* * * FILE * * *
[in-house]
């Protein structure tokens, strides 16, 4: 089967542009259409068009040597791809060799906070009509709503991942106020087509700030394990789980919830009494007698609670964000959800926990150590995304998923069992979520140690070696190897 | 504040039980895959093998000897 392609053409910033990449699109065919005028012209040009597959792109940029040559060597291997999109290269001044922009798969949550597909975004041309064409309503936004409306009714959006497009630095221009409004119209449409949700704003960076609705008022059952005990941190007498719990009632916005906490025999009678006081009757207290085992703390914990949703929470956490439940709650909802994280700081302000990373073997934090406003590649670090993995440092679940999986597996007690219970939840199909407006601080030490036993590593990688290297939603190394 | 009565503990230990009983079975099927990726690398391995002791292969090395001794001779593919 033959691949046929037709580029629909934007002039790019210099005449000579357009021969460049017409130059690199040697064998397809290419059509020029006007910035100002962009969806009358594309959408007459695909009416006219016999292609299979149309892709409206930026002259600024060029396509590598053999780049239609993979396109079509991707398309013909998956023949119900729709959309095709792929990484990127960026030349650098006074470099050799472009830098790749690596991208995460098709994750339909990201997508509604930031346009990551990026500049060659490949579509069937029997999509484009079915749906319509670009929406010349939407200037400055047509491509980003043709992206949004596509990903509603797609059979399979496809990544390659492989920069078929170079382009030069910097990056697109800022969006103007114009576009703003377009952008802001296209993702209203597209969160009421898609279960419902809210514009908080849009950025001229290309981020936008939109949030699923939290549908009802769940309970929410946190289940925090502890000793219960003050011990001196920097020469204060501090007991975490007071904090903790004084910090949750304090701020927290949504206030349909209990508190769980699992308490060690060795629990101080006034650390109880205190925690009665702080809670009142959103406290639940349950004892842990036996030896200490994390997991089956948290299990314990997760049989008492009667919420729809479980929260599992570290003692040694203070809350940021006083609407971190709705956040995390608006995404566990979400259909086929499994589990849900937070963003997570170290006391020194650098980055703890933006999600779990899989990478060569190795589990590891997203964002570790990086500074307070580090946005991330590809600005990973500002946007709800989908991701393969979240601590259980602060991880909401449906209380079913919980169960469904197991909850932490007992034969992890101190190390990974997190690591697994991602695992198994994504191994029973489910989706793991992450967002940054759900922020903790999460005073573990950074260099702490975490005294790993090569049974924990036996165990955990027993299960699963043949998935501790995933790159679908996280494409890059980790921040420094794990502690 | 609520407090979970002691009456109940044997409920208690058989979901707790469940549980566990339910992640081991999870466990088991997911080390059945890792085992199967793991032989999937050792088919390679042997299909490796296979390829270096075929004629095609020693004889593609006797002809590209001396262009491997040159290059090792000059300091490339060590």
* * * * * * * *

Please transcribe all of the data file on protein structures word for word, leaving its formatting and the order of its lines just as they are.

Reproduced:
[in-house]
């Protein structure tokens, strides 16, 4: 089967542009259409068009040597791809060799906070009509709503991942106020087509700030394990789980919830009494007698609670964000959800926990150590995304998923069992979520140690070696190897 | 504040039980895959093998000897 392609053409910033990449699109065919005028012209040009597959792109940029040559060597291997999109290269001044922009798969949550597909975004041309064409309503936004409306009714959006497009630095221009409004119209449409949700704003960076609705008022059952005990941190007498719990009632916005906490025999009678006081009757207290085992703390914990949703929470956490439940709650909802994280700081302000990373073997934090406003590649670090993995440092679940999986597996007690219970939840199909407006601080030490036993590593990688290297939603190394 | 009565503990230990009983079975099927990726690398391995002791292969090395001794001779593919 033959691949046929037709580029629909934007002039790019210099005449000579357009021969460049017409130059690199040697064998397809290419059509020029006007910035100002962009969806009358594309959408007459695909009416006219016999292609299979149309892709409206930026002259600024060029396509590598053999780049239609993979396109079509991707398309013909998956023949119900729709959309095709792929990484990127960026030349650098006074470099050799472009830098790749690596991208995460098709994750339909990201997508509604930031346009990551990026500049060659490949579509069937029997999509484009079915749906319509670009929406010349939407200037400055047509491509980003043709992206949004596509990903509603797609059979399979496809990544390659492989920069078929170079382009030069910097990056697109800022969006103007114009576009703003377009952008802001296209993702209203597209969160009421898609279960419902809210514009908080849009950025001229290309981020936008939109949030699923939290549908009802769940309970929410946190289940925090502890000793219960003050011990001196920097020469204060501090007991975490007071904090903790004084910090949750304090701020927290949504206030349909209990508190769980699992308490060690060795629990101080006034650390109880205190925690009665702080809670009142959103406290639940349950004892842990036996030896200490994390997991089956948290299990314990997760049989008492009667919420729809479980929260599992570290003692040694203070809350940021006083609407971190709705956040995390608006995404566990979400259909086929499994589990849900937070963003997570170290006391020194650098980055703890933006999600779990899989990478060569190795589990590891997203964002570790990086500074307070580090946005991330590809600005990973500002946007709800989908991701393969979240601590259980602060991880909401449906209380079913919980169960469904197991909850932490007992034969992890101190190390990974997190690591697994991602695992198994994504191994029973489910989706793991992450967002940054759900922020903790999460005073573990950074260099702490975490005294790993090569049974924990036996165990955990027993299960699963043949998935501790995933790159679908996280494409890059980790921040420094794990502690 | 609520407090979970002691009456109940044997409920208690058989979901707790469940549980566990339910992640081991999870466990088991997911080390059945890792085992199967793991032989999937050792088919390679042997299909490796296979390829270096075929004629095609020693004889593609006797002809590209001396262009491997040159290059090792000059300091490339060590």